We’ve had some lovely clear autumn days lately, but yesterday was a wet one and the weather forecast suggests there will be more to come next week.
A bit of rain is no reason to stay indoors though. Tom and I have enjoyed plenty of wet weather playtime. Here are my top tips for getting outdoors in the rain with a toddler:
1) Keep it short and sweet
In fine weather, we expect to be out anything from an hour to all day. When it’s wet though, I prefer to keep it short and sweet. 15 minutes to half-an-hour is the perfect amount for a 13 month old to have fun without over-doing it.
2) Dress for success
For parents as well as toddlers. Waterproof trousers, jackets and rain footies are a must. Don’t over do it though, rainy weather doesn’t necessarily mean cold weather and waterproofs are a trap for sweat. Keep under-layers light (as appropriate) to allow for running around.
3) Have a change of clothes to hand
Little people are especially vulnerable to changes in temperature and it can be dangerous for their core temperature to drop too low. To avoid too long in chilly wet clothing once playtime is over, have a spare set to hand in the change bag, buggy or car.
4) Enjoy it!
Getting outdoors should be fun, not a task. Head out with a positive attitude, even on the wettest of days, and you’ll be amazed by how much fun you can have. Splashing in puddles, catching rain drops and making mud pies. Just be ready for a nice warm bath to clean up once you get home.
Play Inc is all about the comercialisation of childhood; the idea that rewarding play can only come from bought toys or experiences. To be honest, I was feeling pretty smug about this one. After all, Tom is only one. He doesn’t watch tv, so no adverts, and has only a limited number of toys (mainly of the wooden, educational kind, so of course he doesn’t play with them).
But closer examination reveals that a bit of commercialisation has sneaked in. Despite my general desire to avoid ‘brand’ items, Tom actually has a number of items of clothing with popular tv characters. Even worse, several of these depict Mickey Mouse, showing Disney really do get a foothold everywhere (the damn mouse is on two pairs of pjs and his dressing gown, all part of a bundle I got on eBay and didn’t check properly before bidding). He also has a couple of Thomas the Tank Engine things, an inevitable consequence of his name.
I guess I didn’t think these things would be a problem. A few months ago, Tom showed no signs of recognising symbols and I thought he’d grow out of the clothes before they could have an influence. But already he’s beginning to put stuff together – he pulls out his highchair when he sees me getting his plate out, for example. How long will it be before he starts to recognise the mouse from his pjs on items in shops?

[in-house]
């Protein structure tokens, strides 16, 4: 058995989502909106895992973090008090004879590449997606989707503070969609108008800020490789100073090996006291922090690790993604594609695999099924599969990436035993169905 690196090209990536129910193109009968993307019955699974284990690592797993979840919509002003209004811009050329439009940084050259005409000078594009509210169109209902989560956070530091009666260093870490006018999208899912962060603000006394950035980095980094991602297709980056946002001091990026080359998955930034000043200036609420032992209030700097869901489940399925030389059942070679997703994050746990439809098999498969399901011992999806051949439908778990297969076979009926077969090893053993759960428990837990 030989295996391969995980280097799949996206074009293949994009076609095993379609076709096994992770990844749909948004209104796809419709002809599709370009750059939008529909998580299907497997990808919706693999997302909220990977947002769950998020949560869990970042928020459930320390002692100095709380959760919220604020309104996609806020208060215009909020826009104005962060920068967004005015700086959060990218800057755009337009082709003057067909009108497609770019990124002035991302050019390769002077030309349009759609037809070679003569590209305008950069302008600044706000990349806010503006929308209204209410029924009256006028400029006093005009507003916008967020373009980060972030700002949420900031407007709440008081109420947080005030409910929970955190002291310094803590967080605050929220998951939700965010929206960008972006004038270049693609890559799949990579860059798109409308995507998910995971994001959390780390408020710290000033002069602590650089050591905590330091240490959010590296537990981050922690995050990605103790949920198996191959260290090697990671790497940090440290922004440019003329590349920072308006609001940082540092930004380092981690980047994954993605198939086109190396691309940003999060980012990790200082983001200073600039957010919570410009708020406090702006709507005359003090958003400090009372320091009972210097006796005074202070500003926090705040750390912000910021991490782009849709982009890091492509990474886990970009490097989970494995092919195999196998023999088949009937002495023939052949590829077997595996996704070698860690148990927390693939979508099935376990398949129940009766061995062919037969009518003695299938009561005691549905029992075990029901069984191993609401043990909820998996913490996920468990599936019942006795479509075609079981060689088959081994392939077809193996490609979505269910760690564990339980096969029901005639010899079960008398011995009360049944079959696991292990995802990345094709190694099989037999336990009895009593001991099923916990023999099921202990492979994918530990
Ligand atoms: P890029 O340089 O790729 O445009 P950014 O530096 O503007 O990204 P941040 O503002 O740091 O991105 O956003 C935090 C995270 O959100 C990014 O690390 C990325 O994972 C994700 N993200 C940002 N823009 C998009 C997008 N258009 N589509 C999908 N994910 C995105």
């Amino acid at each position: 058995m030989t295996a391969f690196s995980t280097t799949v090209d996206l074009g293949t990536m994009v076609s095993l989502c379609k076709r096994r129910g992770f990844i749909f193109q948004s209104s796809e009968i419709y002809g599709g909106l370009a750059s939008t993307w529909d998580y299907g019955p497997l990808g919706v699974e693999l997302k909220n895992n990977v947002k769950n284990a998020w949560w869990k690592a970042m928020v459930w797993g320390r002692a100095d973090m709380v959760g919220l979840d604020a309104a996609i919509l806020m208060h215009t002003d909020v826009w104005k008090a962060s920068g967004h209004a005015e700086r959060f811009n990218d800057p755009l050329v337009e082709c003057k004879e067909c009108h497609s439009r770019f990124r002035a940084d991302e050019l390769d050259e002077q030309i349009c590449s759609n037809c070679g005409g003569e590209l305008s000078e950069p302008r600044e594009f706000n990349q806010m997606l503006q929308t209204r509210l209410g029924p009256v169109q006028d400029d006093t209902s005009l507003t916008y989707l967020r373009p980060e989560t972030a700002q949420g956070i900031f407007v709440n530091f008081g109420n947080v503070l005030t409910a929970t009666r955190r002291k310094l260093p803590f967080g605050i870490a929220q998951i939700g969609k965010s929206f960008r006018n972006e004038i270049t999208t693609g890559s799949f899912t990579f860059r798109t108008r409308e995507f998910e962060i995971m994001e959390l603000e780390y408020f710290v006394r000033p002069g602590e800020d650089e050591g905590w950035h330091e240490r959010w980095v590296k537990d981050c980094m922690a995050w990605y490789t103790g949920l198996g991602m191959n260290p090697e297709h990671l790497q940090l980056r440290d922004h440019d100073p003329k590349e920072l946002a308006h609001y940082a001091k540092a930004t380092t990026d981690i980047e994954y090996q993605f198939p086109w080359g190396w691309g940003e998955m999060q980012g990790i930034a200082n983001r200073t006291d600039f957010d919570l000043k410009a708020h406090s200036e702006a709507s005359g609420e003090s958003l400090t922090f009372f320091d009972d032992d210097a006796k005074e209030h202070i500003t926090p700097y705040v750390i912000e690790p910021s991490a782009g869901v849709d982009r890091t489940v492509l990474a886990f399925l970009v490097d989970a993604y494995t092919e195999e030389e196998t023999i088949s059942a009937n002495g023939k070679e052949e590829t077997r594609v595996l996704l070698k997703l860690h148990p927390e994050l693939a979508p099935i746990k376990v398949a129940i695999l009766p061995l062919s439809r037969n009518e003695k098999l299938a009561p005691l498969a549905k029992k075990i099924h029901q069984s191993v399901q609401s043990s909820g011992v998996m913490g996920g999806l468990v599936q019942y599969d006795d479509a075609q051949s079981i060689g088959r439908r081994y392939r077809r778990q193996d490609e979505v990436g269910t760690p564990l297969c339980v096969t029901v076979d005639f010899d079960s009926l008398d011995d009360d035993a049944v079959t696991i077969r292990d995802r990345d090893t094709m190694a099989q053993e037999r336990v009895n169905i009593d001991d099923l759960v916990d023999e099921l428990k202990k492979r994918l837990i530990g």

I know that, no matter how hard we try, Tom is going to spend his life exposed to all sorts of advertising and brand names. But I’ll try to limit it as much as I can. First step? Those damn Mickey Mouse pjs are going to the charity shop.
At least there are no bulletin boards in the wild!
When we woke up on Wednesday, I was sure the day was going to be a complete bust. It was grey, miserable and rainy outside.
Fortunately, I was proved wrong. After a slightly grey morning, the sun came out and it turned into an absolutely beautiful day.
To celebrate, Tom and I set off for a longish walk along the River Lee. I don’t know what it is about being near water, but something in me just relaxes whenever I’m around rivers, lakes, ponds or the sea.
We wandered along happily in the sunshine, admiring the houseboats, dodging cyclists, and grabbing the odd late blackberry from the hedgerow.
I originally had the intention to head for Wicks Wood, but was seduced off the path by this little woodland clearing.
Tom then proved he really is a toddler, deciding that we were going to head along a path he found between the trees.
He walked steadily for a good 15 minutes before we looped back to the river and he discovered his very first muddy puddle.
He splashed happily for a bit, before agreeing to get back in the buggy for the walk home.
A bit of sunshine, a riverside walk and a muddy puddle. Simple things that make for a wonderful day!
I’m sure I’m not the only parent of a first-born who keeps a mental list of things I would do differently with my (so far still theoretical) future babies. Near the top of the list is committing more fully to letting those gross motor skills – things like sitting, crawling, and walking – occur naturally and in their own time.
This is actually an idea I heard of relatively early in Tom’s life, when he was about two months old. I discovered a brilliant parenting website by a lady named Janet Lansbury, who is a proponent of the ‘RIE‘ (Resources for Infant Educarers) style of early years care. This approach to raising children follows the principles laid out by Hungarian early years expert, Magda Gerber. At the heart of the RIE approach is respect for the baby/child; all other principles stem from there.
Janet Lansbury’s website was a life saver in those early months. It’s a method of parenting that just really chimed with me. It focuses on trust, respect, and seeing babies as capable little people – dependent but not helpless. I can truly say it revolutionised my growing relationship with Tom, took a lot of stress out of being a parent, and is one of the first steps that I took on this journey to bring up a ‘Wildling’ (there’s a lot of focus on creating safe, outdoor play spaces for young babies)